result.stripLeadingZeros();

    return result;

}

int main(){
    Integer first("3141592653589793238462643383279502884197169399375105820974944592");
    Integer second("2718281828459045235360287471352662497757247093699959574966967627");

    Integer ans = multiply(first, second);

    ans.print();
}
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  • \$\begingroup\$ What is a Gauss trick, and how Karatsuba.cpp performs it? \$\endgroup\$ – vnp Feb 18 at 5:06
  • \$\begingroup\$ Karatsuba is div-conq multiplication. If \$x\$ and \$y\$ are \$n\$-digit strings in some base \$B\$, then for any positive integer \$m < n\$, you can write \$x = aB^m + b, y = cB^m + d\$ where \$b\$ and \$d\$ are less than \$B^m\$. The product \$x \cdot y = \ldots =acB^{2m} + (ad + bc)B^m + bd\$. Applying Gauss' complex multiplication algorithm, reuse the results of \$ac\$ and \$bd\$ to find \$(ad + bc)\$. Thus, \$(ad + bc) = (a + b)(c + d) - ac - bd\$, reducing the no. of recursive multiplications at the cost of extra additions. This is performed when AD_plus_BC is introduced in the code. \$\endgroup\$ – Snowhawk Feb 18 at 6:07
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I could be wrong, but looking at Integer I think it is really NaturalNumber. It doesn't seem to support negative numbers.

There are a lot of reversals going on. It would almost certainly make more sense to use the reversed (little-endian) number internally, and only actually call std::reverse when converting between strings and Integers.

padLeft and stripLeadingZeros do not belong in the public API of the class (and I'm not even sure they should be required in the private API). An Integer should be an integer, not a string. padRight would be more appropriately named something like multiplyByPowerOfTen or shiftLeftDecimal.

If the Karatsuba multiplication is intended to be practical rather than purely an academic exercise, the base case should be when the multiplication can be done in a native type: probably when both numbers are less than 10 ** 9, so they fit in a (signed) 32-bit type and the result in a (signed) 64-bit type.

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  • \$\begingroup\$ Absolutely right about renaming Integer to NaturalNumber. The assignment assumed positive numbers and that doesn't get implied anywhere in the code. Extending the class a little bit will open it to negative numbers too. I could store the number in a reverse manner but it makes it harder to reason about the code. When constructing an integer from a raw string, I could perhaps just reverse the input and store it in fString. On further thought, only 2 operations - operator+ and operator- need the string in reverse order, maybe I can store another reversed string as a member \$\endgroup\$ – cppprogrammer Feb 18 at 14:29
  • \$\begingroup\$ Only operator+ and operator- explicitly reverse, but the Karatsuba multiplication uses those operators... \$\endgroup\$ – Peter Taylor Feb 18 at 14:35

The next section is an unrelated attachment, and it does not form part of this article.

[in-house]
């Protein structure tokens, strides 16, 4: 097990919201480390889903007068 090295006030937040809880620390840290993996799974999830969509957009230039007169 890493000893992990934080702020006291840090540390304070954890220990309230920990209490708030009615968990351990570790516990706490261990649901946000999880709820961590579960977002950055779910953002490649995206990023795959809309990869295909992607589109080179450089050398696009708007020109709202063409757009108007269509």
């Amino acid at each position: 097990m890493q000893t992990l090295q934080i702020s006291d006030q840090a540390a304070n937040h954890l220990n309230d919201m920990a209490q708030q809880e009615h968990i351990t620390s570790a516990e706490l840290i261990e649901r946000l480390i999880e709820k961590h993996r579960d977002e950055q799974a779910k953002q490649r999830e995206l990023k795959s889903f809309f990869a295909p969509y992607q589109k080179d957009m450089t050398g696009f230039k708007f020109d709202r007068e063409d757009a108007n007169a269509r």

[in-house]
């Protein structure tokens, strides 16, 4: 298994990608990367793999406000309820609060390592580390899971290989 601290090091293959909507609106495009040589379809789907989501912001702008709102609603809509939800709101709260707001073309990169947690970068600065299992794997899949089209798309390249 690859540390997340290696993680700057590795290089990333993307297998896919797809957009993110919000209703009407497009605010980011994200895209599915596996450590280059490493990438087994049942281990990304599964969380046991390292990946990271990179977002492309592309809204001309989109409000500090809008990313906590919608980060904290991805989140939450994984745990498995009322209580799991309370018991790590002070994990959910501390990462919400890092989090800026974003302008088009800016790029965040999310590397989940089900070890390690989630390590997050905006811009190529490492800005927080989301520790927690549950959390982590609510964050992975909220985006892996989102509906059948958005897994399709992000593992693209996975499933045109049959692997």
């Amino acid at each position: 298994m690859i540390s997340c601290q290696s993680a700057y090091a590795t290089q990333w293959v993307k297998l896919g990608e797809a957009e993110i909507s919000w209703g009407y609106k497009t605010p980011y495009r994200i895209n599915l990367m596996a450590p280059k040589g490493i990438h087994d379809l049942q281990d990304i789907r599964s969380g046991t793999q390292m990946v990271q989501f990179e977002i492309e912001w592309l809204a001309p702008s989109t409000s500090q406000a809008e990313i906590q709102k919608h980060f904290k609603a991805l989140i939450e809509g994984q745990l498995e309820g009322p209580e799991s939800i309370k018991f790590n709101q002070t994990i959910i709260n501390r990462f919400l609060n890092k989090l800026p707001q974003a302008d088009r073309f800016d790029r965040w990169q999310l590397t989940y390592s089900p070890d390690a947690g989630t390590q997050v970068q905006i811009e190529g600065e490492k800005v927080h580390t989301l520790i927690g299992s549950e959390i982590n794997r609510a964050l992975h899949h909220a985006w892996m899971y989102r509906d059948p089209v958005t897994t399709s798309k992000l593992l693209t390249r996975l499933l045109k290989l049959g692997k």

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Your code is formatted inconsistently. Sometimes you placed spaces around operators, sometimes not, with no apparent patterns or rules. Just let your IDE format the code automatically.

Sometimes you use snake_case, sometimes camelCase. You should only use one of them, for consistency.

Instead of sum = sum%10 you can write sum -= 10 since the sum can never be greater than 19.

Having operator* restricted to a single digit is unexpected. That function should better be an internal implementation detail, and multiply should become the new operator*.

Instead of Integer::print, you should define the usual os << Integer operator. Don't use std::endl unless you really know you need it. A simple '\n' performs better.

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I miss comments and use of a documentation tool like doxygen.

  • I did not expect separate digit handling loops in operator+() and operator-() (obviously, I expected handling of signed integers). Nor the asymmetry between the procedures.

In multiply(),
(I don't quite like sum for what it names (still undecided about sz):)

  • sz-n occurs just often enough to ponder introducing an abstraction, a name, a variable for it.
  • "Padding before adding" leads to two 2×sz additions: an alternative would be to exclude the least significant part (say, bd) of BD from addition, "appending" its most significant part to AC for a single sz+n addition and just append bd.

(The remaining remarks may lead to more code, code more difficult to maintain/read:
revisiting the test harness seems a good idea before coding any.)

  • The next step in avoiding complex digit operations would seem to be not padding in operator±() and using increment()/decrement() instead.)
  • With factors that differ widely in order of magnitude, there may be a lot of padding & stripping: consider an inner procedure doing just *three multiplications and five additions" (possibly with operand lengths passed in) and an outer one taking care of interface (like stripping leading zeroes).

(On second thought, I'm not sure where "tactics" should go: passing the shorter factor where it terminates recursion sooner, extra strategy ("long multiplication") when one factor reaches the base case, handling 0 and powers of "the base" separately (0th power = 1 being a prominent and trivial case).)

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  • \$\begingroup\$ "Nor the asymmetry between the procedures." - How can this be improved? Aren't addition and subtraction fundamentally different? Inside the subtraction routine, trying to code the borrowing from the next power of 10 gave me a headache. Addition was a breeze \$\endgroup\$ – cppprogrammer Feb 18 at 14:41
  • \$\begingroup\$ A question looking so innocuous (just learned that I got the pronunciation wrong for decades) about something that tedious to implement. Faced with implementing both for integers in binary representation, someone came up with two's complement. Should work with any base greater than one. (Using a borrow in place of carry, I don't envision "decimal" subtraction any more difficult to implement on its own than addition?!) \$\endgroup\$ – greybeard Feb 19 at 8:01